Will Libya commander Haftar run in December’s election?

“He is hoping the elections will secure him a political victory after his military defeat,” said international relations professor Miloud el-Hajj.

Haftar has emerged as a key player during the decade of violence that followed the 2011 overthrow of dictator Muammar Gaddafi.

The commander has battled armed groups and built a solid base of support among eastern Libya’s influential tribes – as well as neighbouring Egypt, the United Arab Emirates, and Russia.

But two years since his Libyan National Army launched its offensive to overthrow a Turkey-backed unity government in Tripoli, the landscape is extremely different.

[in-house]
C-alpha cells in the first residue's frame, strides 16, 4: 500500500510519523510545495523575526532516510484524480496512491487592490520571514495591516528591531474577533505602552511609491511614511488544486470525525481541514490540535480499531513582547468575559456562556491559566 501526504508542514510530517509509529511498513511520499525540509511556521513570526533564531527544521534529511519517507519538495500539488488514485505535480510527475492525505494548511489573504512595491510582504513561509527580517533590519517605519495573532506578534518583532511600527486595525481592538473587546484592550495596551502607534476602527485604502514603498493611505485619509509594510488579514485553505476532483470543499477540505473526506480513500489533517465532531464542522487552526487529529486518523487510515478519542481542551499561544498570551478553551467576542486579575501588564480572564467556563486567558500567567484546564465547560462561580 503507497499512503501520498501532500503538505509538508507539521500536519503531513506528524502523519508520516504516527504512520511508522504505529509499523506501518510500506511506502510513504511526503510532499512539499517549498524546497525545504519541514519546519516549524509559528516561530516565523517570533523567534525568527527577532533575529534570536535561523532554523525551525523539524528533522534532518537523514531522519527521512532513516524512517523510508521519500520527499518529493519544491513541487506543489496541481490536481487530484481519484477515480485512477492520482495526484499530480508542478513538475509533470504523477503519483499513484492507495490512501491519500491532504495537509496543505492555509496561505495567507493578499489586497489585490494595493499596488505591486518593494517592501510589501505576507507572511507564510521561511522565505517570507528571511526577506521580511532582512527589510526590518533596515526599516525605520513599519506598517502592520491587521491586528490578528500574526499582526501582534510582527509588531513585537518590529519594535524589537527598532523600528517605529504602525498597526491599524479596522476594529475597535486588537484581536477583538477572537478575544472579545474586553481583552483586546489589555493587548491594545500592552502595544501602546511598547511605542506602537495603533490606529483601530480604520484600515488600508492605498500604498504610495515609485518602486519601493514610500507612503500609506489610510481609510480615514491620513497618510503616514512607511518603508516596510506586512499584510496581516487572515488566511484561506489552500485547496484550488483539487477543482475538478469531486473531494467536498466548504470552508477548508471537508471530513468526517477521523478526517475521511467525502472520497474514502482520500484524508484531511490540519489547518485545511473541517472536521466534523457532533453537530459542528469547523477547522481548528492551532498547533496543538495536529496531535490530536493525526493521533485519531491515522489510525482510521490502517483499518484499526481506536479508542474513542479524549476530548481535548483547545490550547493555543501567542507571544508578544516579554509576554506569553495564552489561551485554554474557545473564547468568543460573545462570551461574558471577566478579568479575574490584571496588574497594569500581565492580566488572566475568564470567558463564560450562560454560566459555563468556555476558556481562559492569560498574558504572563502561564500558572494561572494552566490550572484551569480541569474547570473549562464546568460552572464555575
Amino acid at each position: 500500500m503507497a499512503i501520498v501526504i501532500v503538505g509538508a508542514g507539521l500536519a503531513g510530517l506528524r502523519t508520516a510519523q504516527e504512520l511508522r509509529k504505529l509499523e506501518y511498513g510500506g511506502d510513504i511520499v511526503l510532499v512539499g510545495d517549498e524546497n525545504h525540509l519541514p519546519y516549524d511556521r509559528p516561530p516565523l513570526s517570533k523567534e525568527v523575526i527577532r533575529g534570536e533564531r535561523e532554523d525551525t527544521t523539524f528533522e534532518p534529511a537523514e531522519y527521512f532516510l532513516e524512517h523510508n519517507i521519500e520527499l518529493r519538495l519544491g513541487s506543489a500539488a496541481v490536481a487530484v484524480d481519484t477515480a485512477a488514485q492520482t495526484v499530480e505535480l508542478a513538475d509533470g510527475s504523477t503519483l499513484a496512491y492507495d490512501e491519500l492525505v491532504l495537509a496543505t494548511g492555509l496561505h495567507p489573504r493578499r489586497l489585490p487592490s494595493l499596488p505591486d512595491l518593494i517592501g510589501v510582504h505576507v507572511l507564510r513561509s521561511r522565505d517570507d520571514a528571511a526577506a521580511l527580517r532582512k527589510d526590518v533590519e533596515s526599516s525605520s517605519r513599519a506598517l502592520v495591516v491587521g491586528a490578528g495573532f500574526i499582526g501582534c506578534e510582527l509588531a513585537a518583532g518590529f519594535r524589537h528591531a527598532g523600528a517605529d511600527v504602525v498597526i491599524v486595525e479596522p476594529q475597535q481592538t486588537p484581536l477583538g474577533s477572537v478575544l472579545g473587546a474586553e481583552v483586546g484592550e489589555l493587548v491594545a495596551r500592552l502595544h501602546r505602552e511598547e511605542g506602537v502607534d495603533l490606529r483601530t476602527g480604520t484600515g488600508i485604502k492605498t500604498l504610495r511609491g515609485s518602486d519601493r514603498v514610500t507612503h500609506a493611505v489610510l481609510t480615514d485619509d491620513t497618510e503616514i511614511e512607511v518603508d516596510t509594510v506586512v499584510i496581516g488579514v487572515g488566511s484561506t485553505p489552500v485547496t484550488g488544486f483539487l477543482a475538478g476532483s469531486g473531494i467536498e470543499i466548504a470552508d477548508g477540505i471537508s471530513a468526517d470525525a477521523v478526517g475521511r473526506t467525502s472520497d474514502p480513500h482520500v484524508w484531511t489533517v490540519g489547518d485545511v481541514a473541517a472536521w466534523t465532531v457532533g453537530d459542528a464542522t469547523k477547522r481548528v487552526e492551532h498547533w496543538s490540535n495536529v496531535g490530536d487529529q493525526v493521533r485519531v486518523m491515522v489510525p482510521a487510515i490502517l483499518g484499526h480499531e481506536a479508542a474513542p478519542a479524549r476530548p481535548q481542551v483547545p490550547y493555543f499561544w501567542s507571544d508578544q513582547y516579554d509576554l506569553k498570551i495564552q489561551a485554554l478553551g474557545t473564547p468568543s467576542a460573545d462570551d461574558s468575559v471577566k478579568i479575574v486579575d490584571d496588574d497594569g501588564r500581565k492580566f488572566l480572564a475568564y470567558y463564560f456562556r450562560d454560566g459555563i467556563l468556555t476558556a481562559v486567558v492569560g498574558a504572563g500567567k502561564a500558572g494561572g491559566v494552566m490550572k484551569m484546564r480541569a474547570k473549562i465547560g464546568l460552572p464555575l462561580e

A formal truce last October set in motion a UN-led process that led to the creation of an interim government tasked with unifying the country’s divided institutions, launching reconstruction efforts, and preparing for the December vote.

Haftar kept a low profile throughout the talks, but in recent weeks he has made a comeback with public rallies and pledges to build three new towns and thousands of housing units for the families of “martyrs”.

“His tone and language have changed… He has dropped his military discourse” in favour of pledges to improve living conditions, said el-Hajj.

‘Facing defiance’

Haftar built his power base around Libya’s second city of Benghazi, the eastern cradle of the 2011 NATO-backed uprising that toppled and killed Gaddafi.

He found allies among the region’s powerful tribes that provided much of the troops for Haftar’s various military offensives.

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